BRYAN: This came about because I basically worked on Bacchanal for, like, two years, talking about doing that venture … I never signed off on the kitchen there which was tiny, way too small. And so I knew it wasn’t going to work once I was there.  After about a month there I called Maestro, Alfred Erlich, and I said, “This isn’t going to work; do you know anyone looking for a chef?” And he goes, “Well, this place uptown, the old Corvo Bianco space. The guy Luis [Gonzalez] is looking. They’re going to close. The chef they hired didn’t work out.” So I met with him a few times and we decided to go from there … I was sort of hesitant about taking the job up here because I never worked on the Upper West Side and I know it’s a tough place … but I said, “Fuck it. Why not?”

FRIEDMAN: What’s the reputation of this neighborhood among chefs?

BRYAN: Upper West Side is considered a wasteland…. 

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Milestones: The Easterner

Jeremiah Tower Discusses His New Role as Chef of Tavern on the Green and Personal and Professional History with New York City

Jeremiah Tower, far from NYC in Playa del Carmen, 2009 (photo courtesy Jeremiah Tower)

Jeremiah Tower, far from NYC in Playa del Carmen, 2009 (photo courtesy Jeremiah Tower)

The Big News in Gotham this week is that Jeremiah Tower, the legendary chef behind Stars, and onetime Chez Panisse toque, has taken over the kitchen at Tavern on the Green, following Katy Sparks’ unfortunate departure in September, on the heels of no-star reviews from both the New York Times and New York Magazine. Tower, who hasn’t been a regular presence in a major American restaurant since departing Stars in 1999, has been living in Mexico for nearly a decade, but has nevertheless remained in the news: Most recently, he was a featured speaker at the MAD conference, and Anthony Bourdain and Zero Point Zero are currently producing a documentary about him. As I’ve been in regular touch with him in connection with my forthcoming book about the American chefs of the 1970s and 1980s, I caught wind of this development shortly before he and Tavern owners Jim Caiola and David Salama announced their new collaboration, and am pleased to be able to share this interview:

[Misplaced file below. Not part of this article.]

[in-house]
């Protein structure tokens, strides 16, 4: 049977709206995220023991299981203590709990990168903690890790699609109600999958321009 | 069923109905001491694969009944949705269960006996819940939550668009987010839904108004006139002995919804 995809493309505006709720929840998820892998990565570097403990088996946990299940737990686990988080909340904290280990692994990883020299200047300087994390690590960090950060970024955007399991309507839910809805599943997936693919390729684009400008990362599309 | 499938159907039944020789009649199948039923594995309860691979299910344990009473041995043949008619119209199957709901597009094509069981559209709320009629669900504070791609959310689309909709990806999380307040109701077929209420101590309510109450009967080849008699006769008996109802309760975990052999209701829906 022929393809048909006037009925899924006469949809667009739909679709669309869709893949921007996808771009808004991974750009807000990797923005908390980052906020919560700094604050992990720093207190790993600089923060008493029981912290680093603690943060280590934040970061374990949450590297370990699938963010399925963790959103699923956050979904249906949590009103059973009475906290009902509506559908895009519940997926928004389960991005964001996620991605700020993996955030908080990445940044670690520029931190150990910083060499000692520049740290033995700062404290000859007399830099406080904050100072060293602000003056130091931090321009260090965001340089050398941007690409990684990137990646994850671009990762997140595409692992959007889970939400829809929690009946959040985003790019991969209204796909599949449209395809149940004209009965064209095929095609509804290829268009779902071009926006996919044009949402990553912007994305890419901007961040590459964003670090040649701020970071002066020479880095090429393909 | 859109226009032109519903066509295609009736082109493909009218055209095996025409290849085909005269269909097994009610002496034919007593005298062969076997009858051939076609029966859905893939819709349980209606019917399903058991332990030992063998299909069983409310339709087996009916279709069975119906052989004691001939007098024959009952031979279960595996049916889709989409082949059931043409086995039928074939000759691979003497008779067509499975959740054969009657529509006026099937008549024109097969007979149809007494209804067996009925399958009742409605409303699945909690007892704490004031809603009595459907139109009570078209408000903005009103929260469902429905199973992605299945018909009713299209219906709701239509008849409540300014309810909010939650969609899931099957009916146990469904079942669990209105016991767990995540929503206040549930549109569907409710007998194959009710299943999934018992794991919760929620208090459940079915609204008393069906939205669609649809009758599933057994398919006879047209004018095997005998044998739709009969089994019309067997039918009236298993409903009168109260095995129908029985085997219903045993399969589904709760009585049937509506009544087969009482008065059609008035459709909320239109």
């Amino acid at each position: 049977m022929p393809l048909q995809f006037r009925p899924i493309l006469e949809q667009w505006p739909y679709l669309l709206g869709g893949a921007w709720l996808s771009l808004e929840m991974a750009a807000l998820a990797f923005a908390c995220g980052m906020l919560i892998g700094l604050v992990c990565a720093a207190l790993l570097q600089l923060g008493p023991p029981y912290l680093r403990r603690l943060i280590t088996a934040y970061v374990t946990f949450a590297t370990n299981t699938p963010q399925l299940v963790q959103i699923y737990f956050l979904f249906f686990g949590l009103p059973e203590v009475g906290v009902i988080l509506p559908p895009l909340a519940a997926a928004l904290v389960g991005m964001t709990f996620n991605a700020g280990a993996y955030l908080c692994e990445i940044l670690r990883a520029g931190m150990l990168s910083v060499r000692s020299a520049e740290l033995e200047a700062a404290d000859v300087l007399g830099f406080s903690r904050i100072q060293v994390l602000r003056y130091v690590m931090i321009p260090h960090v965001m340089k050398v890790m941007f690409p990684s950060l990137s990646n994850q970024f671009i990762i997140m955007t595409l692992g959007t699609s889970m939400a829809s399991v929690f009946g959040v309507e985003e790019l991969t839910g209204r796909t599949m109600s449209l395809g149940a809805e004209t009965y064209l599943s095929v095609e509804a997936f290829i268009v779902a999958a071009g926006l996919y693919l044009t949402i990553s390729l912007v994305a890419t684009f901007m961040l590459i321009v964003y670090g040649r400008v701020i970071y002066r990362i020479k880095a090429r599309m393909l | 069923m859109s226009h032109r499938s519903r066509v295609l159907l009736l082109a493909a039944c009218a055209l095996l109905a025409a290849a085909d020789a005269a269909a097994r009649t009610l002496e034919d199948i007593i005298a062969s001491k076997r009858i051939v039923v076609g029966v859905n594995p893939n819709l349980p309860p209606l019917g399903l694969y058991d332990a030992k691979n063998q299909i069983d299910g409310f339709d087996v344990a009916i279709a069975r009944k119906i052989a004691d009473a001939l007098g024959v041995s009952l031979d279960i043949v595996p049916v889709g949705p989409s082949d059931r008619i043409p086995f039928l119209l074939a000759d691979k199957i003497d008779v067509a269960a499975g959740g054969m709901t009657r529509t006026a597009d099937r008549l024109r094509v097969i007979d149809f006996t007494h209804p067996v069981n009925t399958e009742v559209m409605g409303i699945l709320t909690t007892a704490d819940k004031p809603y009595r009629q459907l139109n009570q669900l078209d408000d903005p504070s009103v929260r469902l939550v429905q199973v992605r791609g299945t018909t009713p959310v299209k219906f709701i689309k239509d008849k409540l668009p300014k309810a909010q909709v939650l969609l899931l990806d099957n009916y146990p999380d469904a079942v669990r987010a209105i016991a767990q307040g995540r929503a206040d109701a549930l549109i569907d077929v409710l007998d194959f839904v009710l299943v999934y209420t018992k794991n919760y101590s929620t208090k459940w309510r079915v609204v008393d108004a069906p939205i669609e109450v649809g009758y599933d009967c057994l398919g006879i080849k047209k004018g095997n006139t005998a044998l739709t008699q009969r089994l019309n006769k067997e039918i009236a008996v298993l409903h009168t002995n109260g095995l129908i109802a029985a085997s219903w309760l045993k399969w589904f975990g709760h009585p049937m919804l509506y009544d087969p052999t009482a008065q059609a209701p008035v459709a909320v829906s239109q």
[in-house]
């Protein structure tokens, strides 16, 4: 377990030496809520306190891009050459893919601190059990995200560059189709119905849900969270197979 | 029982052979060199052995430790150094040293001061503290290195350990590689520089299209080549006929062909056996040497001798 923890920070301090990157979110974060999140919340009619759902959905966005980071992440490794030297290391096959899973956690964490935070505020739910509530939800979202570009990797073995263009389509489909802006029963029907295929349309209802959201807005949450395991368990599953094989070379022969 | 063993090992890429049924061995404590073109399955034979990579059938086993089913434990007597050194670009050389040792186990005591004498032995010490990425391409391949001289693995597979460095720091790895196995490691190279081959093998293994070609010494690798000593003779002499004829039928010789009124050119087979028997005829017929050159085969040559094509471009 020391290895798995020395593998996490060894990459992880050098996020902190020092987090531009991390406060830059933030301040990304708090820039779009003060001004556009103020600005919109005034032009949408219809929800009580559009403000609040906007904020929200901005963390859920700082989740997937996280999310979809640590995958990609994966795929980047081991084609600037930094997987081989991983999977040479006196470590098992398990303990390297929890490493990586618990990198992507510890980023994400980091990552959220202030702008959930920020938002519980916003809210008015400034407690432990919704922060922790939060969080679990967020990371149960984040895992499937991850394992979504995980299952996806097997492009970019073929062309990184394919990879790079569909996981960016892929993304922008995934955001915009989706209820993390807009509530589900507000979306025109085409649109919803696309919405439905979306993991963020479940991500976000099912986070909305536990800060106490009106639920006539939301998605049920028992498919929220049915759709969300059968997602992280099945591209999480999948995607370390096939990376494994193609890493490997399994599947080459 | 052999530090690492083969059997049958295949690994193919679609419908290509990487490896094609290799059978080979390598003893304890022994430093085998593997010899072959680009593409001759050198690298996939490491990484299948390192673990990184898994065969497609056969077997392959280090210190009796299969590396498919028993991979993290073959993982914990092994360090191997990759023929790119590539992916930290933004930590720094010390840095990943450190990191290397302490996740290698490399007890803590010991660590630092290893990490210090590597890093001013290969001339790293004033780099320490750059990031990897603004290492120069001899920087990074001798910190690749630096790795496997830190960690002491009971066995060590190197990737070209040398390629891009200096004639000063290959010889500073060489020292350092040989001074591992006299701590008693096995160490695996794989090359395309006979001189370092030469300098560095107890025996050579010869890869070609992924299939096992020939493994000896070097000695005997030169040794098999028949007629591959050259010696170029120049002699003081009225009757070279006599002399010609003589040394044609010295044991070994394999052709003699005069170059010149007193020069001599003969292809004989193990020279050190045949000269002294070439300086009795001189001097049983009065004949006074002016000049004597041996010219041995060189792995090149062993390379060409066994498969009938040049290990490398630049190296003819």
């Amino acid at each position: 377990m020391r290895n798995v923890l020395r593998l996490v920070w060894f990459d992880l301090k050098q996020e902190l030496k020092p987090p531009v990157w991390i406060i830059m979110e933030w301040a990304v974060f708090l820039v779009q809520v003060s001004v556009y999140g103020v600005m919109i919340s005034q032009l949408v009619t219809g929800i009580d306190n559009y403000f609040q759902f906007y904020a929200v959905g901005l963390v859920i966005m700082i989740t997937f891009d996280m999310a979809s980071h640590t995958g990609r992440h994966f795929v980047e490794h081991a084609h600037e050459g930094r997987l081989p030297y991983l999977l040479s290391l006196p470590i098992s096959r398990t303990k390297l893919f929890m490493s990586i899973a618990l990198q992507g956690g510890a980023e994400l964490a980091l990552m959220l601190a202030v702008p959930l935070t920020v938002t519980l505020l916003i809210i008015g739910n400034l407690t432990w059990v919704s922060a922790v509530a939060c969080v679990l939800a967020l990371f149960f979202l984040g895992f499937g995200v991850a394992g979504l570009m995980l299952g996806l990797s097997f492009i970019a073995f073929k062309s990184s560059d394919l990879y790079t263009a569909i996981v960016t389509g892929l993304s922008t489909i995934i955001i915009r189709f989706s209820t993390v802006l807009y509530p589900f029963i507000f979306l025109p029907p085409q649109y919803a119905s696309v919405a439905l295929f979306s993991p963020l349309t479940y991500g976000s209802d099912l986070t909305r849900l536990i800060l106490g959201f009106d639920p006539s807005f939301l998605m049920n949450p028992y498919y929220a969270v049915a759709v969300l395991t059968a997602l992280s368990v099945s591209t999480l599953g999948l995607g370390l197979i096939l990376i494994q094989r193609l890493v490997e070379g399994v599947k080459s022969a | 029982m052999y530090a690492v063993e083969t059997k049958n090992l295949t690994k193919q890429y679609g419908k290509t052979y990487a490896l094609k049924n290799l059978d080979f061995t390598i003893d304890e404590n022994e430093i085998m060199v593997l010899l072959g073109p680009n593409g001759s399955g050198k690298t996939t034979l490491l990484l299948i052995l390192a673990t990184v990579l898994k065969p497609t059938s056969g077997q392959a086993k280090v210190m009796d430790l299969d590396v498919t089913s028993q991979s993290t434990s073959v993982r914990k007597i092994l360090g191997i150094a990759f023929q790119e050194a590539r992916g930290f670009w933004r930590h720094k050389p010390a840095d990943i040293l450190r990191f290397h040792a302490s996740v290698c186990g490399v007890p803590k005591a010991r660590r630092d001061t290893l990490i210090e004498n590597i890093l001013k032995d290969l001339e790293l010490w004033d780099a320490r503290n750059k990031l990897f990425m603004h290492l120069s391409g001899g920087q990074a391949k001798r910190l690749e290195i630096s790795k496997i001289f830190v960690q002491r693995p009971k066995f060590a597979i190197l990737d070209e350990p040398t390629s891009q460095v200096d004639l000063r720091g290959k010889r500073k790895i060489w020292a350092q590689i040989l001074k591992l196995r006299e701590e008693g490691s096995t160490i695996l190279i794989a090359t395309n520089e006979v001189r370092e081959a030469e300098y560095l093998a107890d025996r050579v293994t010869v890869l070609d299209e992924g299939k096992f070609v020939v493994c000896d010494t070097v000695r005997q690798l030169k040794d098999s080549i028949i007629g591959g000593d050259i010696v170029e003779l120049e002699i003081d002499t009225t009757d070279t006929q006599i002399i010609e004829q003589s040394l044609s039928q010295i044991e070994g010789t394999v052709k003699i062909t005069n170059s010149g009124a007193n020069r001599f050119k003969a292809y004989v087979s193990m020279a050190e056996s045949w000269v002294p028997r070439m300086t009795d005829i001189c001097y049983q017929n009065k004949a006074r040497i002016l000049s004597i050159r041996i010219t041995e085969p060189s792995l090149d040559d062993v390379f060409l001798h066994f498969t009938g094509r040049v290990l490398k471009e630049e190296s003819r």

Friedman:  Obviously, most people connect you and your career with California. You also, though, have a long history with New York City, having started life on the East Coast, even though you never cooked here professionally. Can you take us through that a little bit?

Tower:  When I first saw New York it was eating at wonderful restaurants like the old Luchow’s and ‘21’ and stuff like that where my parents would go. And then, when I was in college, they lived in Brooklyn Heights in General Livingston’s old farmhouse, so Gage and Tollner and that kind of New York restaurant was what I remembered. And then all through college they lived there and in graduate school they lived there, and then back to Connecticut. So, I’m a New Englander. All my family is from New England. I was seen as a Californian, but between Boston and New York, I always felt like an Easterner, as some people in Berkeley would be happy to tell you. (laughs)

Friedman: You made some legendary visits to New York City in the 1980s, these nights when you would go on dine‑arounds. What was a typical visit to the city like for you during that time?